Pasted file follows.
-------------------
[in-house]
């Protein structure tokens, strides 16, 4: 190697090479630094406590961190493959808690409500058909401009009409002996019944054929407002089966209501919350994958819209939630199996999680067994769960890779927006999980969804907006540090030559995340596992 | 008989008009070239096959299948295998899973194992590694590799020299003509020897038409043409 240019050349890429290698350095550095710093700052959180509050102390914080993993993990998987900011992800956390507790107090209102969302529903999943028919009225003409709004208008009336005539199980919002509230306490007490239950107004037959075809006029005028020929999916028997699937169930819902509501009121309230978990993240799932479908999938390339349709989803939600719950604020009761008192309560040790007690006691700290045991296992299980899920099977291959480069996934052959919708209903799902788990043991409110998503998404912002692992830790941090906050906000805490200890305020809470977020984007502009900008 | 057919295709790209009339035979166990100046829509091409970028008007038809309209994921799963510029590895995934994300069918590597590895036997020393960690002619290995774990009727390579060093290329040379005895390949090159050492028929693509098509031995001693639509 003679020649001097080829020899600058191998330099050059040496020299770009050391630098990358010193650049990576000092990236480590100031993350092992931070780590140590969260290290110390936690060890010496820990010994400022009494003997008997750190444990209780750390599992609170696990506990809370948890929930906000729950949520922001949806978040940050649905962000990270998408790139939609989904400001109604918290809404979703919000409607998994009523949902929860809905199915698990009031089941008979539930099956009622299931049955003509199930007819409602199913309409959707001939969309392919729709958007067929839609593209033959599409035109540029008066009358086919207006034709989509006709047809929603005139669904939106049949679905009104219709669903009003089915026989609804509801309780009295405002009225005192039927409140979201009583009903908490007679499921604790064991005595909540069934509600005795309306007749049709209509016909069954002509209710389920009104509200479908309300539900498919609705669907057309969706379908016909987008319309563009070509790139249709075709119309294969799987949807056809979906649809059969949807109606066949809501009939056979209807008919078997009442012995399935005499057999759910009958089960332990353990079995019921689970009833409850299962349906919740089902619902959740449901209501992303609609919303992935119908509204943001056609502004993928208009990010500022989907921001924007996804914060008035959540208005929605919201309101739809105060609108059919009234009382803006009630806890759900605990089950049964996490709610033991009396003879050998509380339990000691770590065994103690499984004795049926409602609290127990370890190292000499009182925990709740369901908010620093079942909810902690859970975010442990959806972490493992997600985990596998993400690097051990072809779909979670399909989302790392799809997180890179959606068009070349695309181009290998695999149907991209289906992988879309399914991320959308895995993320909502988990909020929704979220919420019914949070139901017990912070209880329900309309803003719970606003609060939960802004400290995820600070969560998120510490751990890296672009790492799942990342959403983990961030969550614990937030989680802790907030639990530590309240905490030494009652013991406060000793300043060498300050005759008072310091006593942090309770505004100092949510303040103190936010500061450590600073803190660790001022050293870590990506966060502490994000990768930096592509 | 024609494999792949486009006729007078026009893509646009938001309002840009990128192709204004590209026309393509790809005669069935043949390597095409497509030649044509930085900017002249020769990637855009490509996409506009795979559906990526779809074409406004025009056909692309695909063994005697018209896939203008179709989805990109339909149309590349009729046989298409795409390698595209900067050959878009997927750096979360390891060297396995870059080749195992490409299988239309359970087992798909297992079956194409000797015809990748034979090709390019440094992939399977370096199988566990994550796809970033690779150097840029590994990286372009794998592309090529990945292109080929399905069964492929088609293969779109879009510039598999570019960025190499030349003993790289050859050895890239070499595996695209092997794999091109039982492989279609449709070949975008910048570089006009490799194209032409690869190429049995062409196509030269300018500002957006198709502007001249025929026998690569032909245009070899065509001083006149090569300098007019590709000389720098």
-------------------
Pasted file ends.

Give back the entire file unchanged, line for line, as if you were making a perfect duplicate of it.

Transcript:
[in-house]
């Protein structure tokens, strides 16, 4: 190697090479630094406590961190493959808690409500058909401009009409002996019944054929407002089966209501919350994958819209939630199996999680067994769960890779927006999980969804907006540090030559995340596992 | 008989008009070239096959299948295998899973194992590694590799020299003509020897038409043409 240019050349890429290698350095550095710093700052959180509050102390914080993993993990998987900011992800956390507790107090209102969302529903999943028919009225003409709004208008009336005539199980919002509230306490007490239950107004037959075809006029005028020929999916028997699937169930819902509501009121309230978990993240799932479908999938390339349709989803939600719950604020009761008192309560040790007690006691700290045991296992299980899920099977291959480069996934052959919708209903799902788990043991409110998503998404912002692992830790941090906050906000805490200890305020809470977020984007502009900008 | 057919295709790209009339035979166990100046829509091409970028008007038809309209994921799963510029590895995934994300069918590597590895036997020393960690002619290995774990009727390579060093290329040379005895390949090159050492028929693509098509031995001693639509 003679020649001097080829020899600058191998330099050059040496020299770009050391630098990358010193650049990576000092990236480590100031993350092992931070780590140590969260290290110390936690060890010496820990010994400022009494003997008997750190444990209780750390599992609170696990506990809370948890929930906000729950949520922001949806978040940050649905962000990270998408790139939609989904400001109604918290809404979703919000409607998994009523949902929860809905199915698990009031089941008979539930099956009622299931049955003509199930007819409602199913309409959707001939969309392919729709958007067929839609593209033959599409035109540029008066009358086919207006034709989509006709047809929603005139669904939106049949679905009104219709669903009003089915026989609804509801309780009295405002009225005192039927409140979201009583009903908490007679499921604790064991005595909540069934509600005795309306007749049709209509016909069954002509209710389920009104509200479908309300539900498919609705669907057309969706379908016909987008319309563009070509790139249709075709119309294969799987949807056809979906649809059969949807109606066949809501009939056979209807008919078997009442012995399935005499057999759910009958089960332990353990079995019921689970009833409850299962349906919740089902619902959740449901209501992303609609919303992935119908509204943001056609502004993928208009990010500022989907921001924007996804914060008035959540208005929605919201309101739809105060609108059919009234009382803006009630806890759900605990089950049964996490709610033991009396003879050998509380339990000691770590065994103690499984004795049926409602609290127990370890190292000499009182925990709740369901908010620093079942909810902690859970975010442990959806972490493992997600985990596998993400690097051990072809779909979670399909989302790392799809997180890179959606068009070349695309181009290998695999149907991209289906992988879309399914991320959308895995993320909502988990909020929704979220919420019914949070139901017990912070209880329900309309803003719970606003609060939960802004400290995820600070969560998120510490751990890296672009790492799942990342959403983990961030969550614990937030989680802790907030639990530590309240905490030494009652013991406060000793300043060498300050005759008072310091006593942090309770505004100092949510303040103190936010500061450590600073803190660790001022050293870590990506966060502490994000990768930096592509 | 024609494999792949486009006729007078026009893509646009938001309002840009990128192709204004590209026309393509790809005669069935043949390597095409497509030649044509930085900017002249020769990637855009490509996409506009795979559906990526779809074409406004025009056909692309695909063994005697018209896939203008179709989805990109339909149309590349009729046989298409795409390698595209900067050959878009997927750096979360390891060297396995870059080749195992490409299988239309359970087992798909297992079956194409000797015809990748034979090709390019440094992939399977370096199988566990994550796809970033690779150097840029590994990286372009794998592309090529990945292109080929399905069964492929088609293969779109879009510039598999570019960025190499030349003993790289050859050895890239070499595996695209092997794999091109039982492989279609449709070949975008910048570089006009490799194209032409690869190429049995062409196509030269300018500002957006198709502007001249025929026998690569032909245009070899065509001083006149090569300098007019590709000389720098």